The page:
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Drip, Ship, and Grip, then Slice and Dice: Comprehensive Stroke Center Management of Cervical and Intracranial Emboli.

  • Author(s): Hinman, Jason D
  • Rao, Neal M
  • Yallapragada, Anil
  • Capri, Joe
  • Souda, Puneet
  • Whitelegge, Julian
  • Yong, William H
  • Jahan, Reza
  • Quinones-Baldrich, William
  • Saver, Jeffrey L
  • et al.

Background and purpose

Tandem acute thrombotic emboli in the cervical and intracranial arteries are an unusual cause of stroke presenting unique management challenges. In regional systems of acute stroke care anchored by Comprehensive Stroke Centers (CSC), combined fibrinolytic, endovascular, and open surgical intervention is a new therapeutic option.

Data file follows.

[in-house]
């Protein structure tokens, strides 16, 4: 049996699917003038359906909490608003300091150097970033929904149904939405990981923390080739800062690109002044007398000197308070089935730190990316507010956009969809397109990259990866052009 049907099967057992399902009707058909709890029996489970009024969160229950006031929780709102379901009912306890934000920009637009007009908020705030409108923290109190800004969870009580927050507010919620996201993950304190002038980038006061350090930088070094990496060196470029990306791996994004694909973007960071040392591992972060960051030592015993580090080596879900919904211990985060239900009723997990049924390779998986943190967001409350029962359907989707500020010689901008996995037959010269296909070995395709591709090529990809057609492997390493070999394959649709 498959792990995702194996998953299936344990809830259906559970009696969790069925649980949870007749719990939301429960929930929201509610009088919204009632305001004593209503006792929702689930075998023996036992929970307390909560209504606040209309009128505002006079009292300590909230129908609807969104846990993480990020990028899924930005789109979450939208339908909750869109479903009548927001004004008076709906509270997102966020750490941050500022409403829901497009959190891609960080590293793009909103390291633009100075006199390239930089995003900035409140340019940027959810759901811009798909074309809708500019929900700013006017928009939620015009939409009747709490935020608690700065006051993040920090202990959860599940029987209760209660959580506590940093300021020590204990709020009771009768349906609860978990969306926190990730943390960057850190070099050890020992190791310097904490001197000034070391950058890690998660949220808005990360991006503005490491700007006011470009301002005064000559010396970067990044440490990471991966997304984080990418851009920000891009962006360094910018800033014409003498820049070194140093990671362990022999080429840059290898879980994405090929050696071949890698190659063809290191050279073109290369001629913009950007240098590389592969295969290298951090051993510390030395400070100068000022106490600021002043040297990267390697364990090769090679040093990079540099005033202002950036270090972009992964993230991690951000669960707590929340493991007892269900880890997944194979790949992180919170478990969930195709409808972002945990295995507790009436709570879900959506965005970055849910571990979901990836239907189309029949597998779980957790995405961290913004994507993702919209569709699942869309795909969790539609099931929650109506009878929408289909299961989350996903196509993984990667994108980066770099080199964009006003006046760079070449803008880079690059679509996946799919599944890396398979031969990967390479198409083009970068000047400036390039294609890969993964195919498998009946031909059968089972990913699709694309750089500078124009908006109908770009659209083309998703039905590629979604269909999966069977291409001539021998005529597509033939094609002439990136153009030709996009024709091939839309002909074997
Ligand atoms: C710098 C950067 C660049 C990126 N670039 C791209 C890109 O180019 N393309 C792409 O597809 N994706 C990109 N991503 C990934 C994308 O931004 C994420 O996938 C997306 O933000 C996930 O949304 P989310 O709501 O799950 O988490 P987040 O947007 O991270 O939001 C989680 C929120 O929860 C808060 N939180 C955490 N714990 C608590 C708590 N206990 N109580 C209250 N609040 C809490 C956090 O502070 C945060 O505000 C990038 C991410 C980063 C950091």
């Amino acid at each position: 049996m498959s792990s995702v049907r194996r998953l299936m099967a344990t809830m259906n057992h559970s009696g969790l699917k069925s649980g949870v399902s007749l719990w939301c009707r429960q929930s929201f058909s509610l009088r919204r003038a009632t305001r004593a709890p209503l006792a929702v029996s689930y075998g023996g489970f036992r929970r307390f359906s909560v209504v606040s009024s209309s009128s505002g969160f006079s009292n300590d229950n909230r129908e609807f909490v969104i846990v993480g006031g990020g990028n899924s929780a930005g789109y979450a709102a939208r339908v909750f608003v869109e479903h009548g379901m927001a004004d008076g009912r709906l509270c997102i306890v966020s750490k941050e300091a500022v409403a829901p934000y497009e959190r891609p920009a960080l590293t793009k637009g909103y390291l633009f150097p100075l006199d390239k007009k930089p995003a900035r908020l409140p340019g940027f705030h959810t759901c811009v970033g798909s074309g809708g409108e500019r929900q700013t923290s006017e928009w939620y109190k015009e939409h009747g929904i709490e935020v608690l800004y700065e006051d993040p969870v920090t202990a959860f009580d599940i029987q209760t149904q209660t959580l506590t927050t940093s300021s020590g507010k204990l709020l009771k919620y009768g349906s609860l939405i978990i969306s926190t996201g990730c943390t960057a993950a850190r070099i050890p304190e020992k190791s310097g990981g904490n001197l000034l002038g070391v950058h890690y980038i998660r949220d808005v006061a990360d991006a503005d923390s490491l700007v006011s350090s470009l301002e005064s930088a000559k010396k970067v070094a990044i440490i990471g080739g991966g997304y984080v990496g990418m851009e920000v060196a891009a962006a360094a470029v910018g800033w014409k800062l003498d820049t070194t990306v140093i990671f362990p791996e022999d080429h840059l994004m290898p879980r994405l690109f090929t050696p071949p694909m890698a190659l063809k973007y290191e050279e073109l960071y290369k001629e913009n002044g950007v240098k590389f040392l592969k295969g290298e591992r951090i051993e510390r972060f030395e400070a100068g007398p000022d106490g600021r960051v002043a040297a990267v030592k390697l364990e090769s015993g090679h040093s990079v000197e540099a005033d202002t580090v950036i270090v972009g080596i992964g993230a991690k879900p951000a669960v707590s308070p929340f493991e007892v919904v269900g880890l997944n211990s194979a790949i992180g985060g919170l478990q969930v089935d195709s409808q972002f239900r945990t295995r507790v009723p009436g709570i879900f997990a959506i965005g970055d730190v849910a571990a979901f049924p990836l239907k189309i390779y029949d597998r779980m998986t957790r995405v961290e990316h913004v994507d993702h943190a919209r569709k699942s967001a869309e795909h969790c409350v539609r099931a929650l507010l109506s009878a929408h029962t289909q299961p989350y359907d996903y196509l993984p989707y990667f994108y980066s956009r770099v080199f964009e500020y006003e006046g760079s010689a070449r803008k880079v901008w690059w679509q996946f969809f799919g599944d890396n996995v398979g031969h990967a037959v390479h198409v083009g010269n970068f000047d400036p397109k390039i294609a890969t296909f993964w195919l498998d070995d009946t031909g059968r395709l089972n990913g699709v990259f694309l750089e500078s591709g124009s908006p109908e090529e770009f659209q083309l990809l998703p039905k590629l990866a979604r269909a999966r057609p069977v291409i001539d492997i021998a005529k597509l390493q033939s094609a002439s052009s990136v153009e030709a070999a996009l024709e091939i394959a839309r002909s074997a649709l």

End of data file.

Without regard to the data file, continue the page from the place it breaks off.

Summary of case

A 28-year-old male underwent retinal surgery, including post-operative neck compression and the next day presented to a primary stroke center with aphasia and right hemiplegia. Intravenous tissue plasminogen activator therapy was initiated and the patient was transferred to a CSC for higher level of care (drip and ship). Imaging at the CSC demonstrated tandem thrombi: a near occlusive lesion at the origin of the left cervical internal carotid artery and a total occlusion of the M1 segment of the left middle cerebral artery. Endovascular thrombectomy with the Solitaire stent retriever resulted in intracranial recanalization (grip). Immediately after the endovascular procedure, open carotid thrombectomy was performed to achieve cervical carotid revascularization without systemic heparinization (slice). Both cervical carotid and intracranial thrombi were processed for proteomic analysis via mass spectrometry (dice).


Combined fibrinolytic, endovascular, and open surgical intervention can yield revascularization and good clinical outcome in cases of tandem lesions.

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